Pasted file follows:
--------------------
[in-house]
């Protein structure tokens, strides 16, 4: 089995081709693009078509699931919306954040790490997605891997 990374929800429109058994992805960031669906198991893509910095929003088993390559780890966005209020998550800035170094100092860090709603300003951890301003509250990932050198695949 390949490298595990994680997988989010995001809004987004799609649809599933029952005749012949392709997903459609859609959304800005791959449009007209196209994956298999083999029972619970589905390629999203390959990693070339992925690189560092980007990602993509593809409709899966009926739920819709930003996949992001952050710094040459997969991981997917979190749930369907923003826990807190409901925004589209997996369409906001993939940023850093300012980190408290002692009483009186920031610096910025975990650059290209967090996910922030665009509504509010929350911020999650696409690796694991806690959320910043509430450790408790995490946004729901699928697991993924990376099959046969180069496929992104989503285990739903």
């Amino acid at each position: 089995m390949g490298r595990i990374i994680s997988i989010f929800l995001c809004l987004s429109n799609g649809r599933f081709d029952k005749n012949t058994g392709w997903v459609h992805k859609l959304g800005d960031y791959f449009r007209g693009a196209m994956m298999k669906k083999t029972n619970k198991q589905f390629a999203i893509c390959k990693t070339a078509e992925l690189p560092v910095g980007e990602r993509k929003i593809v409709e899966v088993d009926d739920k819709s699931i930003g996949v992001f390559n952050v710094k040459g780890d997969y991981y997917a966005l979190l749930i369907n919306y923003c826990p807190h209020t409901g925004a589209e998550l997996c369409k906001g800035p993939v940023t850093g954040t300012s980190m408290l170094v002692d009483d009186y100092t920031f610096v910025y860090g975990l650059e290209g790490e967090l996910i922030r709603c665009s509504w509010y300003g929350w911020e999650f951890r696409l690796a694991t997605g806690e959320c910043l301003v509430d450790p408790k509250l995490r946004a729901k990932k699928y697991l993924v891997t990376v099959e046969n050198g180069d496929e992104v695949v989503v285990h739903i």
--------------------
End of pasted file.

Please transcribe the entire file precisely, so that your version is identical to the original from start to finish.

[in-house]
């Protein structure tokens, strides 16, 4: 089995081709693009078509699931919306954040790490997605891997 990374929800429109058994992805960031669906198991893509910095929003088993390559780890966005209020998550800035170094100092860090709603300003951890301003509250990932050198695949 390949490298595990994680997988989010995001809004987004799609649809599933029952005749012949392709997903459609859609959304800005791959449009007209196209994956298999083999029972619970589905390629999203390959990693070339992925690189560092980007990602993509593809409709899966009926739920819709930003996949992001952050710094040459997969991981997917979190749930369907923003826990807190409901925004589209997996369409906001993939940023850093300012980190408290002692009483009186920031610096910025975990650059290209967090996910922030665009509504509010929350911020999650696409690796694991806690959320910043509430450790408790995490946004729901699928697991993924990376099959046969180069496929992104989503285990739903």
């Amino acid at each position: 089995m390949g490298r595990i990374i994680s997988i989010f929800l995001c809004l987004s429109n799609g649809r599933f081709d029952k005749n012949t058994g392709w997903v459609h992805k859609l959304g800005d960031y791959f449009r007209g693009a196209m994956m298999k669906k083999t029972n619970k198991q589905f390629a999203i893509c390959k990693t070339a078509e992925l690189p560092v910095g980007e990602r993509k929003i593809v409709e899966v088993d009926d739920k819709s699931i930003g996949v992001f390559n952050v710094k040459g780890d997969y991981y997917a966005l979190l749930i369907n919306y923003c826990p807190h209020t409901g925004a589209e998550l997996c369409k906001g800035p993939v940023t850093g954040t300012s980190m408290l170094v002692d009483d009186y100092t920031f610096v910025y860090g975990l650059e290209g790490e967090l996910i922030r709603c665009s509504w509010y300003g929350w911020e999650f951890r696409l690796a694991t997605g806690e959320c910043l301003v509430d450790p408790k509250l995490r946004a729901k990932k699928y697991l993924v891997t990376v099959e046969n050198g180069d496929e992104v695949v989503v285990h739903i």